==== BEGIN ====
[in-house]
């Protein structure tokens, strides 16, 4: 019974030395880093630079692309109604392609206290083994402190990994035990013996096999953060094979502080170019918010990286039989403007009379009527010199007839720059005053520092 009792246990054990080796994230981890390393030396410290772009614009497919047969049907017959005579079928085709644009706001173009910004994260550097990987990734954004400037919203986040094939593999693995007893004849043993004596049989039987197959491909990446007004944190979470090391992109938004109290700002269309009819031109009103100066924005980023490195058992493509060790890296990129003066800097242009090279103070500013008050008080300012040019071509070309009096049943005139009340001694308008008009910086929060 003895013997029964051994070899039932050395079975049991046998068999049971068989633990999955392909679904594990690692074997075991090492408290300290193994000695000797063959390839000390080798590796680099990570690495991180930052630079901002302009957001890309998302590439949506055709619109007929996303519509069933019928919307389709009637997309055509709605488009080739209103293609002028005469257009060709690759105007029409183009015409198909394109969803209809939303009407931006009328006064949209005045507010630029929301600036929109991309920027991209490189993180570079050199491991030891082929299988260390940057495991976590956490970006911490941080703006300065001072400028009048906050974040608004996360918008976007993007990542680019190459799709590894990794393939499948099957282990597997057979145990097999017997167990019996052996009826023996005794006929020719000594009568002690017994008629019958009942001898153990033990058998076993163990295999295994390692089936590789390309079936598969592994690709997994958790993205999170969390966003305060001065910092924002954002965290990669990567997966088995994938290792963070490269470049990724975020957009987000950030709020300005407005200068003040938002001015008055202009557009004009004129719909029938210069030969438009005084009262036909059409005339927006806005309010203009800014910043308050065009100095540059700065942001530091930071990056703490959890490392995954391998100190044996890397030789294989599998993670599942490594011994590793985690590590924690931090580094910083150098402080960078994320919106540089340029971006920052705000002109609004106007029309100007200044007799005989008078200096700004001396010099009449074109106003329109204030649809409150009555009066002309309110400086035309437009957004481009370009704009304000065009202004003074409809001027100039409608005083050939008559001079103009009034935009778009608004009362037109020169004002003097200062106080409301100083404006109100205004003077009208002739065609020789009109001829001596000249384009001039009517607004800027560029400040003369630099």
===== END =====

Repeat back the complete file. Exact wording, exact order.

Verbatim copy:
[in-house]
């Protein structure tokens, strides 16, 4: 019974030395880093630079692309109604392609206290083994402190990994035990013996096999953060094979502080170019918010990286039989403007009379009527010199007839720059005053520092 009792246990054990080796994230981890390393030396410290772009614009497919047969049907017959005579079928085709644009706001173009910004994260550097990987990734954004400037919203986040094939593999693995007893004849043993004596049989039987197959491909990446007004944190979470090391992109938004109290700002269309009819031109009103100066924005980023490195058992493509060790890296990129003066800097242009090279103070500013008050008080300012040019071509070309009096049943005139009340001694308008008009910086929060 003895013997029964051994070899039932050395079975049991046998068999049971068989633990999955392909679904594990690692074997075991090492408290300290193994000695000797063959390839000390080798590796680099990570690495991180930052630079901002302009957001890309998302590439949506055709619109007929996303519509069933019928919307389709009637997309055509709605488009080739209103293609002028005469257009060709690759105007029409183009015409198909394109969803209809939303009407931006009328006064949209005045507010630029929301600036929109991309920027991209490189993180570079050199491991030891082929299988260390940057495991976590956490970006911490941080703006300065001072400028009048906050974040608004996360918008976007993007990542680019190459799709590894990794393939499948099957282990597997057979145990097999017997167990019996052996009826023996005794006929020719000594009568002690017994008629019958009942001898153990033990058998076993163990295999295994390692089936590789390309079936598969592994690709997994958790993205999170969390966003305060001065910092924002954002965290990669990567997966088995994938290792963070490269470049990724975020957009987000950030709020300005407005200068003040938002001015008055202009557009004009004129719909029938210069030969438009005084009262036909059409005339927006806005309010203009800014910043308050065009100095540059700065942001530091930071990056703490959890490392995954391998100190044996890397030789294989599998993670599942490594011994590793985690590590924690931090580094910083150098402080960078994320919106540089340029971006920052705000002109609004106007029309100007200044007799005989008078200096700004001396010099009449074109106003329109204030649809409150009555009066002309309110400086035309437009957004481009370009704009304000065009202004003074409809001027100039409608005083050939008559001079103009009034935009778009608004009362037109020169004002003097200062106080409301100083404006109100205004003077009208002739065609020789009109001829001596000249384009001039009517607004800027560029400040003369630099």